The Risky Upside of Missionary Biographies

By M.R. Conrad (Reposted from Rooted Thinking)

Eighteen-year-old Sarah Hall curled up in her New England home, her legs tucked beneath her voluminous 1700’s skirt.1 Neither the chill of the room nor the hardness of the wooden chair distracted her from her book. She barely noticed her younger brothers and sisters as they noisily went about their business in the common room. The hardbound volume, stiff with newness, recounted the life of the recently deceased missionary Samuel Mills.

What Missionary Biographies Did to Sarah Hall

Soon after finishing the book, Sarah wrote to a friend: “I have just completed the perusal of the life of Samuel J. Mills; and never shall I forget the emotions of my heart while following thus the footsteps of this devoted missionary. I have almost caught his spirit, and been ready to exclaim: Oh! that I, too, could suffer privations, hardships, and discouragements, and even find a watery grave, for the sake of bearing the news of salvation to the poor heathen!”2

Reading missionary biographies ignited Sarah’s passion for serving God. What she read would shape her future life and ministry. This young woman caught the spirit of Mills, launching her first into local ministry and then foreign missions.

Fast-forward just a few years. Sarah and her new husband, George Boardman, would step off a ship on to a pier in Burma (modern-day Myanmar). They would get to know and learn to love the Karen people. Sarah and her husband would lead many to Christ and start a church planting movement in the jungle. They would brave disease, societal unrest, and even tigers. Sarah entered her own missionary biography. That’s one potential danger of reading missionary biographies.

What Missionary Biographies Might Do to You

However, the risky upside of reading missionary biographies goes well beyond inspiration to become a missionary. The experience might even influence you to be holier or more dedicated to God where you are now. Take warning from the list below of the dangerous blessings missionary biographies could potentially bring to your daily life.

1. You just might catch some historical perspective.

Our generation tends to flee historical perspective as if it had the plague. Consequently, we can easily consider the difficulties we face today to be unprecedented when they are not—not pandemics, not societal unrest, not ungodly rulers, not unjust laws, and not even untrustworthy news. If you thought these things were new for the 2020’s, you might want to swallow some historical perspective like they swallowed castor oil in the old days. If you don’t like history, hold your nose and take it in story form from a missionary biography. Your understanding of the world will be better for it.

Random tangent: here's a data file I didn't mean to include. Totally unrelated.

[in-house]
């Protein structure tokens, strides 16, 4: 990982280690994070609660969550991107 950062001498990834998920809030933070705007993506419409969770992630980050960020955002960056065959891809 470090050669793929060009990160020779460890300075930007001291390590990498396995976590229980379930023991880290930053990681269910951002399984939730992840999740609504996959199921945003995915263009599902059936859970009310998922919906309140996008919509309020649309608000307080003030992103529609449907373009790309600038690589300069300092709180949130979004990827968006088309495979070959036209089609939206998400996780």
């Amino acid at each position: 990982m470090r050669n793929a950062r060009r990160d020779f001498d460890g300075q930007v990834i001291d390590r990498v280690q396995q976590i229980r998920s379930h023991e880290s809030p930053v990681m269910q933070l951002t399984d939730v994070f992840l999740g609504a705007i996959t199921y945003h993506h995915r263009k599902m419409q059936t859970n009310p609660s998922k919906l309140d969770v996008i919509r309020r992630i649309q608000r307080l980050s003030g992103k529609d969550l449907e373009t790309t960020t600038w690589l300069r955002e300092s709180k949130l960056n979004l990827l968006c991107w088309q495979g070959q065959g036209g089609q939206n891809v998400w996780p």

2. You just might be confronted by what lived-out truth looks like in daily life.

What does a life of surrender and obedience to God look like? How do you apply the truths of God’s Word to the trials of daily life? How should you respond when you fail? Where do you find strength when everything looks impossible?

A good biography will give insight into the lives of those who went before us. 3 They will quote personal journals and letters—the blogs, tweets, and emails of days gone by. You will get a glimpse of the hearts of those who have lived out the truths of God’s Word. You just might discover areas where you need to grow.

3. You just might discover that our times are not quite as superior as we think they are.

Yes, you are right to assume that previous eras were gravely flawed. You are correct to presume that the words and actions of individuals highlighted in missionary biographies sometimes show them to be products of their day. However, you are mistaken if you believe this makes them inferior to us. We too are affected by our times. We just don’t smell our own stink. Every generation seems to think they are better than those who came before them. As you read missionary biographies, you may find your preconceived ideas upended.

The Missionary Biography Challenge

So curl up in your overstuffed chair. Wear your stretchy sweat pants if you like. Pop in your noise-canceling earbuds. Climate control your environment. Take advantage of the comforts of modern life. But get into a missionary biography—whether it be the tactile experience of a print book, the convenience of an eBook, or the luxury of an audio book.

If you don’t know where to start, I have a list of excellent choices on my website. I also have bite-sized biographical snapshots in my recent devotional book, designed to introduce new readers to the world of missionary biographies.

Get a missionary biography. It will challenge your thinking. It might even change your life.

Read it if you dare.

Notes

1 Read more of Sarah Hall Boardman Judson’s testimony in my book Daring Devotion: A 31-Day Journey with those who Lived God’s Promises.

2 Judson, Emily. Memoir of Sarah B. Judson. Kindle Edition. (Sarah married Adoniram Judson after her first husband, George Boardman, passed away.)

3 Yes, some biographies are guilty of hagiography, presenting the missionary as a saint and erasing their faults. I have included a list of biographies that usually avoid this error on my website (www.mrconrad.net)

Photo: Ben White


M.R. Conrad serves in urban Asia. He, his wife, and their four children squeeze into a 700 square-foot apartment where he seizes rare moments of quiet to write amidst homeschooling, a cacophony of musical instruments, and the steady stream of visitors they so enjoy having in their home. He enjoys birding, board games, and basketball. He is the author of Daring Devotion: A 31-Day Journey with those who Lived God’s Promises.

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